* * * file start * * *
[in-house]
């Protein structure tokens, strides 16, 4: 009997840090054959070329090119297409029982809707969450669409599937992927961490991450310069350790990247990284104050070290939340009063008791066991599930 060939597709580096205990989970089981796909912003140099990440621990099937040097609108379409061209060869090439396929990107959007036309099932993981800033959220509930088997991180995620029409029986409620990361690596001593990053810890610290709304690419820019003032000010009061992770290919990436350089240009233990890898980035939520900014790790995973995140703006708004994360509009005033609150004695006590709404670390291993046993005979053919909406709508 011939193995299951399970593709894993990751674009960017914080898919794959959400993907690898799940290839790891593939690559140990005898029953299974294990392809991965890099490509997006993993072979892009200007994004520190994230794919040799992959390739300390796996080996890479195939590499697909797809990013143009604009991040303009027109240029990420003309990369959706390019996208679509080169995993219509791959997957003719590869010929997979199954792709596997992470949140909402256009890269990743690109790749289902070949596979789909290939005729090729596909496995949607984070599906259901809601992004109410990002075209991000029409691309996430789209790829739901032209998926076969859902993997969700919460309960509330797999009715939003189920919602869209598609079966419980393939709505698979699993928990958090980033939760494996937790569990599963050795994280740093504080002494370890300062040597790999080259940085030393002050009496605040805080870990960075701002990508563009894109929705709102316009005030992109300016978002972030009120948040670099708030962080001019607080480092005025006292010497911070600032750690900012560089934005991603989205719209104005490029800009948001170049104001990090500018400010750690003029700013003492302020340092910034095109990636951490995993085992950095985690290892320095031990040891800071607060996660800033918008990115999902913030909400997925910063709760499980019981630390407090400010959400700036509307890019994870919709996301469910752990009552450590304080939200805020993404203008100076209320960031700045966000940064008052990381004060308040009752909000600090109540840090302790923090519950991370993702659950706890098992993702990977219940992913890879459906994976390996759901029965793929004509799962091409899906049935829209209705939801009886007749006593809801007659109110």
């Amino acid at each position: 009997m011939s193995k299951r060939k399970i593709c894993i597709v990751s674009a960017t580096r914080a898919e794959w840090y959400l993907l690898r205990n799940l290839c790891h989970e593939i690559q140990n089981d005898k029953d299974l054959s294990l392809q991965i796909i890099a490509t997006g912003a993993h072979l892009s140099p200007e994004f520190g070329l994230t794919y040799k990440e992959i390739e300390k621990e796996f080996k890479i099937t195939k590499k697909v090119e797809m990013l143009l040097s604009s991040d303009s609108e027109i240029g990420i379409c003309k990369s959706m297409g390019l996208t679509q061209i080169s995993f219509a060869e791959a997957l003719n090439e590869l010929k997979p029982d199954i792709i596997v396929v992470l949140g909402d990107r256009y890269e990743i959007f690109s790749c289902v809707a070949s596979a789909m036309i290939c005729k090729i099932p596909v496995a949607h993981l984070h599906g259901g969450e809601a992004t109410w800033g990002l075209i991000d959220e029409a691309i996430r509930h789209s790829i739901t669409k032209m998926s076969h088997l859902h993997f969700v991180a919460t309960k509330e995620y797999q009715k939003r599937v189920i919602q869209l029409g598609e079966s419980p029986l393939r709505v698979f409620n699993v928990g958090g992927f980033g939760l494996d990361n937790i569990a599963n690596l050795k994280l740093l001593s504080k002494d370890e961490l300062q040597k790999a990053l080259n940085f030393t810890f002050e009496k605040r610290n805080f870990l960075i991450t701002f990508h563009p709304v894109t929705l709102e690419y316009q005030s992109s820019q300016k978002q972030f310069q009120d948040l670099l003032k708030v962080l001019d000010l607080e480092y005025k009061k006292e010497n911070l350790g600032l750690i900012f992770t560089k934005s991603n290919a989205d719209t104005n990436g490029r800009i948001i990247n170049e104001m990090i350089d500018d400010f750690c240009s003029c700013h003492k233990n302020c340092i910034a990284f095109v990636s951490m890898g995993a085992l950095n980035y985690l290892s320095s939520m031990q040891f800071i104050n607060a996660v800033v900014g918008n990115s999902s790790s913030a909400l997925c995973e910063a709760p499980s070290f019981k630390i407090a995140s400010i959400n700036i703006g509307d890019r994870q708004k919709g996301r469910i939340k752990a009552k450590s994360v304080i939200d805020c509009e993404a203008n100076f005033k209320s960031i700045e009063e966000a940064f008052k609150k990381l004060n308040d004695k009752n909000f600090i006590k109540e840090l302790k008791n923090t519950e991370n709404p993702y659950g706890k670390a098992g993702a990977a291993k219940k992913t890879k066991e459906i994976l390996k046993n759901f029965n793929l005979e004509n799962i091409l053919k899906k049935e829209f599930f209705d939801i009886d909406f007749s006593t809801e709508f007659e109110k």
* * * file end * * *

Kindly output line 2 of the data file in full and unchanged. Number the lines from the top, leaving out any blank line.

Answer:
């Protein structure tokens, strides 16, 4: 009997840090054959070329090119297409029982809707969450669409599937992927961490991450310069350790990247990284104050070290939340009063008791066991599930 060939597709580096205990989970089981796909912003140099990440621990099937040097609108379409061209060869090439396929990107959007036309099932993981800033959220509930088997991180995620029409029986409620990361690596001593990053810890610290709304690419820019003032000010009061992770290919990436350089240009233990890898980035939520900014790790995973995140703006708004994360509009005033609150004695006590709404670390291993046993005979053919909406709508 011939193995299951399970593709894993990751674009960017914080898919794959959400993907690898799940290839790891593939690559140990005898029953299974294990392809991965890099490509997006993993072979892009200007994004520190994230794919040799992959390739300390796996080996890479195939590499697909797809990013143009604009991040303009027109240029990420003309990369959706390019996208679509080169995993219509791959997957003719590869010929997979199954792709596997992470949140909402256009890269990743690109790749289902070949596979789909290939005729090729596909496995949607984070599906259901809601992004109410990002075209991000029409691309996430789209790829739901032209998926076969859902993997969700919460309960509330797999009715939003189920919602869209598609079966419980393939709505698979699993928990958090980033939760494996937790569990599963050795994280740093504080002494370890300062040597790999080259940085030393002050009496605040805080870990960075701002990508563009894109929705709102316009005030992109300016978002972030009120948040670099708030962080001019607080480092005025006292010497911070600032750690900012560089934005991603989205719209104005490029800009948001170049104001990090500018400010750690003029700013003492302020340092910034095109990636951490995993085992950095985690290892320095031990040891800071607060996660800033918008990115999902913030909400997925910063709760499980019981630390407090400010959400700036509307890019994870919709996301469910752990009552450590304080939200805020993404203008100076209320960031700045966000940064008052990381004060308040009752909000600090109540840090302790923090519950991370993702659950706890098992993702990977219940992913890879459906994976390996759901029965793929004509799962091409899906049935829209209705939801009886007749006593809801007659109110």